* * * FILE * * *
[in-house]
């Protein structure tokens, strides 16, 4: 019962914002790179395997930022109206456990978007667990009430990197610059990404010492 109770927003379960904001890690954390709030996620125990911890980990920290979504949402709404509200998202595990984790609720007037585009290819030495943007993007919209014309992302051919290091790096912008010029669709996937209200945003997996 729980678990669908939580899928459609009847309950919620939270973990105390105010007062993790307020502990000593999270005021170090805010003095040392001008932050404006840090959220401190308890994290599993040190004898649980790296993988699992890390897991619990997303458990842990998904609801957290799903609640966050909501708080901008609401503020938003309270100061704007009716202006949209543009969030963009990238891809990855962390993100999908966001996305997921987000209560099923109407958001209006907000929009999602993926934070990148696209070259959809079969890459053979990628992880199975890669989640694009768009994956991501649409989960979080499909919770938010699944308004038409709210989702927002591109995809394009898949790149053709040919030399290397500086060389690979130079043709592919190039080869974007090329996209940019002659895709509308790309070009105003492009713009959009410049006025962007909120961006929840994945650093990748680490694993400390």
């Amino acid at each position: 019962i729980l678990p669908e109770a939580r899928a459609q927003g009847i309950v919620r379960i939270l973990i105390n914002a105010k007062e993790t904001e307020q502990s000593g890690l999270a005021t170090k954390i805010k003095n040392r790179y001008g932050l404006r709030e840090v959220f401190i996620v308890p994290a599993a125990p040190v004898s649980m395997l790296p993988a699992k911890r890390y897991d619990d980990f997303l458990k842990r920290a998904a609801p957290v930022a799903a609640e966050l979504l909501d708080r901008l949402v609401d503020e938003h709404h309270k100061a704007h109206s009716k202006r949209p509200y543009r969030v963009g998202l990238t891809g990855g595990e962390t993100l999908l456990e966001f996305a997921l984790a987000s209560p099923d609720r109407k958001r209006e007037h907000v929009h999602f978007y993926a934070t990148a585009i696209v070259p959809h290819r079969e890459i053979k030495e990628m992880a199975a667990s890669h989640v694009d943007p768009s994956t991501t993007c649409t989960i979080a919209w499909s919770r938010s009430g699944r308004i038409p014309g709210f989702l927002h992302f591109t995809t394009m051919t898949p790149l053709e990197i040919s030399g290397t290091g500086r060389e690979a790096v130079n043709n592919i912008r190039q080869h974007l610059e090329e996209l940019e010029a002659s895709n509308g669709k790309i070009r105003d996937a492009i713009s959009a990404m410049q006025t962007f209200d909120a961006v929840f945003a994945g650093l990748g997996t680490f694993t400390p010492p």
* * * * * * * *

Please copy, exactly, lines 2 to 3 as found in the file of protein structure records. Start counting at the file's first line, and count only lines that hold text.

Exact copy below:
């Protein structure tokens, strides 16, 4: 019962914002790179395997930022109206456990978007667990009430990197610059990404010492 109770927003379960904001890690954390709030996620125990911890980990920290979504949402709404509200998202595990984790609720007037585009290819030495943007993007919209014309992302051919290091790096912008010029669709996937209200945003997996 729980678990669908939580899928459609009847309950919620939270973990105390105010007062993790307020502990000593999270005021170090805010003095040392001008932050404006840090959220401190308890994290599993040190004898649980790296993988699992890390897991619990997303458990842990998904609801957290799903609640966050909501708080901008609401503020938003309270100061704007009716202006949209543009969030963009990238891809990855962390993100999908966001996305997921987000209560099923109407958001209006907000929009999602993926934070990148696209070259959809079969890459053979990628992880199975890669989640694009768009994956991501649409989960979080499909919770938010699944308004038409709210989702927002591109995809394009898949790149053709040919030399290397500086060389690979130079043709592919190039080869974007090329996209940019002659895709509308790309070009105003492009713009959009410049006025962007909120961006929840994945650093990748680490694993400390």
């Amino acid at each position: 019962i729980l678990p669908e109770a939580r899928a459609q927003g009847i309950v919620r379960i939270l973990i105390n914002a105010k007062e993790t904001e307020q502990s000593g890690l999270a005021t170090k954390i805010k003095n040392r790179y001008g932050l404006r709030e840090v959220f401190i996620v308890p994290a599993a125990p040190v004898s649980m395997l790296p993988a699992k911890r890390y897991d619990d980990f997303l458990k842990r920290a998904a609801p957290v930022a799903a609640e966050l979504l909501d708080r901008l949402v609401d503020e938003h709404h309270k100061a704007h109206s009716k202006r949209p509200y543009r969030v963009g998202l990238t891809g990855g595990e962390t993100l999908l456990e966001f996305a997921l984790a987000s209560p099923d609720r109407k958001r209006e007037h907000v929009h999602f978007y993926a934070t990148a585009i696209v070259p959809h290819r079969e890459i053979k030495e990628m992880a199975a667990s890669h989640v694009d943007p768009s994956t991501t993007c649409t989960i979080a919209w499909s919770r938010s009430g699944r308004i038409p014309g709210f989702l927002h992302f591109t995809t394009m051919t898949p790149l053709e990197i040919s030399g290397t290091g500086r060389e690979a790096v130079n043709n592919i912008r190039q080869h974007l610059e090329e996209l940019e010029a002659s895709n509308g669709k790309i070009r105003d996937a492009i713009s959009a990404m410049q006025t962007f209200d909120a961006v929840f945003a994945g650093l990748g997996t680490f694993t400390p010492p």